Election-Stealing Voting Machines Theories: Secret Decoder Ring, Part 2
Part 2 of 3
I’m back again with another entry in the Secret Decoder Ring series that you can use to decode and discard pretty much any theory along the lines of “Election 2020 Stolen via Fancy Technology.”
In Part 1, I boiled down one whole family of theories to its essentials — a conspiracy of election officials (EOs) formed to steal the presidential election — and pointed out that such a conspiracy could do its work with less risk and a lot less hassle with basic dirty tricks that pre-date even the very first voting machines.
And I’ll add a one final point here before we move on.
Suppose you really are concerned about such a conspiracy, and you really think that the members of this evil fellowship really are intent on using detectable technology-based methods rather than undetectable paper ballot tampering. Well then, here’s a much more simple technology-based method that’s more believable than the complicated stories.
A bent EO does not need to mess with arcane voting system features and mathematical vote shifting and goodness knows what else has been imagined. All they need to do is tamper with the output of the voting system, which after all is not much more than a table of numbers, that ordinary tools like text editors and spreadsheets can tinker with to get the exact same results (i.e., some specific desired false vote totals) — with a lot less hassle.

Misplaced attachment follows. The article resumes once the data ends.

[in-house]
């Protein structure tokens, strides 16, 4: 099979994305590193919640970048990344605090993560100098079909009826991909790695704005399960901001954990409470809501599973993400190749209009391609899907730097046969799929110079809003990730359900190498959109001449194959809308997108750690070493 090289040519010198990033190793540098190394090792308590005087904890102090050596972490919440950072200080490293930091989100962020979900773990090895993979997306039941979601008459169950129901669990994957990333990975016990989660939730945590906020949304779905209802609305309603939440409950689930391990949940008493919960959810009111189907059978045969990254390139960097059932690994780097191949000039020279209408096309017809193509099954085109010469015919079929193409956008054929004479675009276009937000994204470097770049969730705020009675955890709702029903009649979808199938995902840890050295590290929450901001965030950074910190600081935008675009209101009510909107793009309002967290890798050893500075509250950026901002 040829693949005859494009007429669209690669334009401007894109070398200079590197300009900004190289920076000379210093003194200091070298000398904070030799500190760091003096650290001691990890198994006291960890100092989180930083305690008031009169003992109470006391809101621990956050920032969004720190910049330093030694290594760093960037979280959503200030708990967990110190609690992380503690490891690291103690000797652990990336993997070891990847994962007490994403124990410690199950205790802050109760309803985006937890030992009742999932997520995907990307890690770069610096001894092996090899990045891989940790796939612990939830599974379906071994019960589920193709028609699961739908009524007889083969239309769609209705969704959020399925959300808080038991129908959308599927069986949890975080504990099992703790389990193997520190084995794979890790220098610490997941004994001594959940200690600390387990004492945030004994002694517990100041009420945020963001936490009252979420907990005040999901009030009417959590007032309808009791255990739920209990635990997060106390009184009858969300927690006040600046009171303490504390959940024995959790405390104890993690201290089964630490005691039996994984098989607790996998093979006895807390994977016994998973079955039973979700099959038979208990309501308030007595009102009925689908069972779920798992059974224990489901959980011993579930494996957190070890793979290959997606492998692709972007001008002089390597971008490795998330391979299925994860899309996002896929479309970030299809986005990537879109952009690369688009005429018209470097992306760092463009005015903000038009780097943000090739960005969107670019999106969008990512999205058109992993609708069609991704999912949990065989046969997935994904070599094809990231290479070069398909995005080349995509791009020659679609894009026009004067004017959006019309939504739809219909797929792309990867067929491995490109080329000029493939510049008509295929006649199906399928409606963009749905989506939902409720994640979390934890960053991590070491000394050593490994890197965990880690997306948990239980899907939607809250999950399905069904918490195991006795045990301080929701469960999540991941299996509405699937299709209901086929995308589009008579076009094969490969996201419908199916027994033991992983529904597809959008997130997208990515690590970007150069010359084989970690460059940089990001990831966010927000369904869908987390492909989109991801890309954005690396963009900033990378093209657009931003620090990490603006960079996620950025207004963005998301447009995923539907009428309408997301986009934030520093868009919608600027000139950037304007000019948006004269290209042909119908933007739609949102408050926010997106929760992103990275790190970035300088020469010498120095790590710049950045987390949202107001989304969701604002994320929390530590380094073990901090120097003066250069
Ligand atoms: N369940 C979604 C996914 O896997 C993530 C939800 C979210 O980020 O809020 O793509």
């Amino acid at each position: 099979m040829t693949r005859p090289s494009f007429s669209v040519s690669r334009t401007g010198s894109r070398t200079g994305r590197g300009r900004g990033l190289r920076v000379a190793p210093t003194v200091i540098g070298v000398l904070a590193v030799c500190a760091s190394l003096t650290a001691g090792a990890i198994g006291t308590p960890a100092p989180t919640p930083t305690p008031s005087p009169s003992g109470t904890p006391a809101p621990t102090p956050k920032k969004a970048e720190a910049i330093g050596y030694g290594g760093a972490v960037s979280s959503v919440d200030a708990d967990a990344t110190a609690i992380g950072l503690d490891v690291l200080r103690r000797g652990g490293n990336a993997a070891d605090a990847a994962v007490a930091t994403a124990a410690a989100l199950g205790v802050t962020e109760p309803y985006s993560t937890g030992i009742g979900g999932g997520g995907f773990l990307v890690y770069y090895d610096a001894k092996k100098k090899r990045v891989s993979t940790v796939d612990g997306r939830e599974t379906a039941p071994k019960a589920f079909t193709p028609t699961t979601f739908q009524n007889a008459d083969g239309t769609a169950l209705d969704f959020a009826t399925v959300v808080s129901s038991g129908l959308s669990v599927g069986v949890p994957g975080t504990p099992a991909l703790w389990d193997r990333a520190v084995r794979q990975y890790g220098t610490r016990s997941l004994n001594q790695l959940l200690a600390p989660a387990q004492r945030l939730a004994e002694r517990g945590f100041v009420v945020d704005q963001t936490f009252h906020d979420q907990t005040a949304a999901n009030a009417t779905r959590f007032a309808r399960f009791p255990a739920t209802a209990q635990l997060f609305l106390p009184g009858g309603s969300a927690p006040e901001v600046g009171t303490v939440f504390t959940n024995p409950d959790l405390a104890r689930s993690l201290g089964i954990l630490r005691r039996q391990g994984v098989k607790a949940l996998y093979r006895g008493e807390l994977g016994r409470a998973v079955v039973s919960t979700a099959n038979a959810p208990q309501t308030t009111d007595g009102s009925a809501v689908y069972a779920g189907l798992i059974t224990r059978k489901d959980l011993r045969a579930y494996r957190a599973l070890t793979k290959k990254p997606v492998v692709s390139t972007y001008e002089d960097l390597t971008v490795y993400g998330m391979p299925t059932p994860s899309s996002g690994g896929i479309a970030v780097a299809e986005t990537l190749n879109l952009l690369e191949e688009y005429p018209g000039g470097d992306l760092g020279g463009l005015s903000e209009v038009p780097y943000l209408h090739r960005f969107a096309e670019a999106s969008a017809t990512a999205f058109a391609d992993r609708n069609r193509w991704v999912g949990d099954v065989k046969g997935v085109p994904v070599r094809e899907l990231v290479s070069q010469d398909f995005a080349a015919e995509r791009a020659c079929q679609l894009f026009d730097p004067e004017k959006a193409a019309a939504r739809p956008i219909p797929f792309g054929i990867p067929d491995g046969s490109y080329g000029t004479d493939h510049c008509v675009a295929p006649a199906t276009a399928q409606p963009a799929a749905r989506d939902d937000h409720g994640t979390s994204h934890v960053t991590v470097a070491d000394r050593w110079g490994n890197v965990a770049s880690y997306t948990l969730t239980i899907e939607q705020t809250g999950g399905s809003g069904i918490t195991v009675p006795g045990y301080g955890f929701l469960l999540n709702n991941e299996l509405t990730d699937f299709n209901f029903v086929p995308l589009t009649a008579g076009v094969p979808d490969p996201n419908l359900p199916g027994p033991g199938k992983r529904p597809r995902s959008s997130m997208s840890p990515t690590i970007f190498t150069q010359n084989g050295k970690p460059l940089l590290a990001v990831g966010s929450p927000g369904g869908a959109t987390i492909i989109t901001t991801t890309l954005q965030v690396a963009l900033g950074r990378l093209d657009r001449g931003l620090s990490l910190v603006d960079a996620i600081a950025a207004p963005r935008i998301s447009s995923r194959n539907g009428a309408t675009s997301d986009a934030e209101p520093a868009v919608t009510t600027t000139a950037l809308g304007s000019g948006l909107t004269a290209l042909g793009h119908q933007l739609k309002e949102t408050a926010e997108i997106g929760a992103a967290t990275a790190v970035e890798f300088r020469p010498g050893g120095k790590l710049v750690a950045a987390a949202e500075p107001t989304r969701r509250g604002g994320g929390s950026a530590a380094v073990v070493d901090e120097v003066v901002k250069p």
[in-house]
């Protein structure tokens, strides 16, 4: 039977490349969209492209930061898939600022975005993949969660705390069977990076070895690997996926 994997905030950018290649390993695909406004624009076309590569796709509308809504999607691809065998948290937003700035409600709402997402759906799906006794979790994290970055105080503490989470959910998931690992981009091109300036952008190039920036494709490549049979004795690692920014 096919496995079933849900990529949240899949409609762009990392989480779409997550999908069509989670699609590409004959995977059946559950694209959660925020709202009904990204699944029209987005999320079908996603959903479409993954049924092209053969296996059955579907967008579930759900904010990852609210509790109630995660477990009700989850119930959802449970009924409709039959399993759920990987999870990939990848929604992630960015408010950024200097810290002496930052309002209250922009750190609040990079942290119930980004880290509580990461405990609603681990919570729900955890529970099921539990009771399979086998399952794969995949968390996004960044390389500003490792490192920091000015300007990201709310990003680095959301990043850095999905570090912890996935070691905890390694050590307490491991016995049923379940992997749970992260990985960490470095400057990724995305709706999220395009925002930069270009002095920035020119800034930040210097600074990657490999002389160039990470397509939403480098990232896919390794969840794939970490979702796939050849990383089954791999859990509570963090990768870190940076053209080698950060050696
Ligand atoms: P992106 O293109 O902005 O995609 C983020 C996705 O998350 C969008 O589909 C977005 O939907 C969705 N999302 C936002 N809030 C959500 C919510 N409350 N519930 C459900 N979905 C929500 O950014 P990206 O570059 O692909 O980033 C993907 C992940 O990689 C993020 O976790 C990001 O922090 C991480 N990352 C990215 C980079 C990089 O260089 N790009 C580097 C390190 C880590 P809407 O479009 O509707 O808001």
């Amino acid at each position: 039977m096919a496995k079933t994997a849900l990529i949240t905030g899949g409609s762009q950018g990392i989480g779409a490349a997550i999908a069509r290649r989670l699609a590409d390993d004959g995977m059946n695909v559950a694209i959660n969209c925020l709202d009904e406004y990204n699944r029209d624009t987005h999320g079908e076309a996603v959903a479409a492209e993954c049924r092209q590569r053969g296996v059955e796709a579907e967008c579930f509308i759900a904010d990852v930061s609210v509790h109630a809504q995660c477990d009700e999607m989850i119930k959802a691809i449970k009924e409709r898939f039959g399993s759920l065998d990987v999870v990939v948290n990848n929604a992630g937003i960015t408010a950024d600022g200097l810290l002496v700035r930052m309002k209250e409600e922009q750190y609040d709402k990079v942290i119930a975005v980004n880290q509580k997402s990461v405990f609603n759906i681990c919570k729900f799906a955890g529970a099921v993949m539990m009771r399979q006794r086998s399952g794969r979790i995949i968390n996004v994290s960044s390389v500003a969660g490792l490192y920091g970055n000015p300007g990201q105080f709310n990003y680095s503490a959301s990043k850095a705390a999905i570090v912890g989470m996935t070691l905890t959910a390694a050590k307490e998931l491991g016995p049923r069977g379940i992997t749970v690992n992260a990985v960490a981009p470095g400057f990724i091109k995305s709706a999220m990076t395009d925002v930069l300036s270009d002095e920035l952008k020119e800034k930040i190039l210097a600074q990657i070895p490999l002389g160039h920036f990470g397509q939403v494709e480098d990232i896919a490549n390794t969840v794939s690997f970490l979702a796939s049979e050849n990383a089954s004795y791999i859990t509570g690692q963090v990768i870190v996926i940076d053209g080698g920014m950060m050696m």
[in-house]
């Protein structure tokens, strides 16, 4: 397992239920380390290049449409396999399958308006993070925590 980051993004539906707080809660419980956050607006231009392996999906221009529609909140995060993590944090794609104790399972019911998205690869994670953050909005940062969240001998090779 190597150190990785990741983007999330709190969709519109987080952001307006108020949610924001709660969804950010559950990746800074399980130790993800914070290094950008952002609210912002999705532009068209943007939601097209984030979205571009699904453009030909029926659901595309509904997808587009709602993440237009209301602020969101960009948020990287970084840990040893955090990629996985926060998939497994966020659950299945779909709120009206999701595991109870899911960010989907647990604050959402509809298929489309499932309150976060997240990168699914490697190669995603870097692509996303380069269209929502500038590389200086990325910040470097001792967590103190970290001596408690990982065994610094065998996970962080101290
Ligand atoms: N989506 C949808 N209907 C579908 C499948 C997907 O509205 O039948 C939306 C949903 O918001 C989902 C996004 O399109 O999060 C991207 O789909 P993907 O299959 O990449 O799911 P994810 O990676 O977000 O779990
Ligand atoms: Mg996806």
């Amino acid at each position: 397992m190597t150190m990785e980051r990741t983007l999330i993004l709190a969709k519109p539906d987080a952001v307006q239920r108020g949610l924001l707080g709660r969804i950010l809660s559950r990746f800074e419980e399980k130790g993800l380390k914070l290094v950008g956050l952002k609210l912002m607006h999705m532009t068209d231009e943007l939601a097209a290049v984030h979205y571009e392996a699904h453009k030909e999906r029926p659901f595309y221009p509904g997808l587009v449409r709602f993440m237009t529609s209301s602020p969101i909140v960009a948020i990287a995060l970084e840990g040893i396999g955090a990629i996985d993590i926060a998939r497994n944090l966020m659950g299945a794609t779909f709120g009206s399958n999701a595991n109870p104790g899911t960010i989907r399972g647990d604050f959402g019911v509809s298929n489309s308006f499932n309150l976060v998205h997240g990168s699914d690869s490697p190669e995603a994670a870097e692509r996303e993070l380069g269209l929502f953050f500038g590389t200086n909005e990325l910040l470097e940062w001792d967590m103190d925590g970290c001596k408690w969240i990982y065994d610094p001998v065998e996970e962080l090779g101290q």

So, please, forget about all the election management system software mumbo-jumbo — no sensible election fraud perpetrator would do it that way; and a really sensible crooked Election Official would go after the paper ballots that are in their custody, and not mess with the technology. (And again, in our experience “crooked election official” is an oxymoron.)
Now, let’s move on to another theory, in which it is not the election officials falsifying election results using digital tools, but rather shadowy technology people who have embedded some sneaky hidden code into voting machine software, and/or election management system (EMS) software to steal the election right under the noses of the honest hard working EOs. Is this a more credible theory?
First, let’s be clear: there is plenty of evil software in the world, and plenty of evil-doers too: keyloggers in computer games that also steal your passwords; ransomware tools used by cyber criminals to extort money; the Solarwinds hack that put a “sniffer” on many thousands of sensitive networks, and more. Nearly every kind of software you use also has the possibility of containing malicious code; or if it doesn’t at first, it can have a bug that’s a security vulnerability that opens the door to inserting some malicious code into your copy of the software.